You can usually improve your chances of getting a question right by figuring out why the answers given are wrong for the question. In the above example, if LSA Type 1 is listed as an answer choice ask yourself “Why is this the wrong answer?” For the question about disallowed LSA types you can eliminate this choice because LSA Type 1 is always present inside an area. For a question about visibility of that LSA outside of an area you’d be asking a different question. But if you know that Type 1 LSAs are local and always visible you can cross off that as a potential answer. That means you boosted your chances of guessing the answer to 33%!

The question itself is easy if you know that NSSAs use Type 7 LSAs to convey information because Type 5 LSAs aren’t allowed. But if you understand why the other answers are wrong for the question asked you can also check your work. Why would you want to do that? Because the wording of the question can trip you up. How many times have you skimmed the question looking for keywords and missing things like “not” or “except”? If you work the question backwards looking for why answers are wrong and you keep coming up with them being right you may have read the question incorrectly in the first place. Likewise, if every answer is wrong somehow you may have a bad question on your hands.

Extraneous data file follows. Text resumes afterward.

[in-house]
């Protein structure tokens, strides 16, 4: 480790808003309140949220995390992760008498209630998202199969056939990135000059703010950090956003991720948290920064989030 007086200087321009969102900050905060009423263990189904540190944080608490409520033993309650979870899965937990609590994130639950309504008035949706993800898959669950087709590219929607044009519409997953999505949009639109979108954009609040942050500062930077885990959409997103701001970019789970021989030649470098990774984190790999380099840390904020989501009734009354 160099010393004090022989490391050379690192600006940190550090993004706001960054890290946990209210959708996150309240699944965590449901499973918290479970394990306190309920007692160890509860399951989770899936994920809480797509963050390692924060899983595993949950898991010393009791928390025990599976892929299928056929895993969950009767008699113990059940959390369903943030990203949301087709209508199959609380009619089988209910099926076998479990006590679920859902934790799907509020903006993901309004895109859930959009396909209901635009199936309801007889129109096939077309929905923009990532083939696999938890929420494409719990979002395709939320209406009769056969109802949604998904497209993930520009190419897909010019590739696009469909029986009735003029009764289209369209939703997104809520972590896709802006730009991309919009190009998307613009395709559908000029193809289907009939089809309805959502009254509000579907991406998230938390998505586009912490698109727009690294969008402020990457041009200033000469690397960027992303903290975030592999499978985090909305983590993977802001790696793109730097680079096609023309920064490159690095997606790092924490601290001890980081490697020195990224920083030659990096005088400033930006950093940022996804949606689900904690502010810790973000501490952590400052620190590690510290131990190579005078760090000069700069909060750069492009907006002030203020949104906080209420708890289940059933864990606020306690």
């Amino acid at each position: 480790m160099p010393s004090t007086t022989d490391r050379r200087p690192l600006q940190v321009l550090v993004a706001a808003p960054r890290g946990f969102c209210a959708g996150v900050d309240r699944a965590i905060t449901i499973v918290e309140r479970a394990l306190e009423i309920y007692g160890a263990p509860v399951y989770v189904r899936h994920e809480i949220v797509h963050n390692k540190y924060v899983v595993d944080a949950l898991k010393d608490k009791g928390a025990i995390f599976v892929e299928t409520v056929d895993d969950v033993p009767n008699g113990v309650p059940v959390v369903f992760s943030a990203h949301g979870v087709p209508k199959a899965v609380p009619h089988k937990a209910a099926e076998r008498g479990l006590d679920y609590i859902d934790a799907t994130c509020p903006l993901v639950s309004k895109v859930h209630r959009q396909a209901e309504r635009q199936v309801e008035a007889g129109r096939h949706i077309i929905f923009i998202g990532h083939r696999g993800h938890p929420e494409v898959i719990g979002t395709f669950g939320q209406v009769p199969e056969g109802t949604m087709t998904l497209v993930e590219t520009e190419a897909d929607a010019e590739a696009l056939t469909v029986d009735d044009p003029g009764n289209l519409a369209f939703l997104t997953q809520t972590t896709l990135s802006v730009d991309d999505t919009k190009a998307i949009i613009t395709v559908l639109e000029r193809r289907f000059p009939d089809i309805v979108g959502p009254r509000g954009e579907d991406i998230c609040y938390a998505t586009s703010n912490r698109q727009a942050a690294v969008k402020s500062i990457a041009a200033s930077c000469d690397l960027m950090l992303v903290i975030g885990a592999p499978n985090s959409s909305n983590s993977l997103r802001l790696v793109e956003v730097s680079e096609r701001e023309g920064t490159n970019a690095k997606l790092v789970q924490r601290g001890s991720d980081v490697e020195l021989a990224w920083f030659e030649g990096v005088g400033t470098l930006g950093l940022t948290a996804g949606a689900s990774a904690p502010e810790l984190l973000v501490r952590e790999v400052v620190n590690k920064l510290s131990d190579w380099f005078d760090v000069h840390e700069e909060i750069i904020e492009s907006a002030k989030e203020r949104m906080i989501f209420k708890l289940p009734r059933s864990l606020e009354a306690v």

What happens if the question is poorly worded and all the answer choices are wrong? Well, that’s when you get to pick the least incorrect answer and leave feedback. It’s not about picking the perfect answer in these situations. You have to know that a lot of hands touch test questions and there are times when things are rewritten and the intent can be changed somehow. If you know that you are dealing with a question that is ambiguous or flat-out wrong you should leave feedback in the question comments so it can be corrected. But you still have to answer the question. So, use the above method to find the piece that is the least incorrect and go with that choice. It may not be “right” according to the test question writer, but if enough people pick that answer you’re going to see someone taking a hard look at the question.


Tom’s Take

We are going to take a lot of tests in our lives. Multiple choice tests are easier but require lots of work, both on the part of the writer and the taker. It’s not enough to just memorize what the correct answers are going to be. If you study hard and understand why the distractors are incorrect you’ll have a more complete understanding of the material and you’ll be able to check your work as you go along. Given that most certification exams don’t allow you to go back and change answers once you’ve moved past the question the ability to check yourself in real time gives you an advantage that can mean the difference between passing and retaking the exam. And that same approach can help you when everything on the page looks wrong.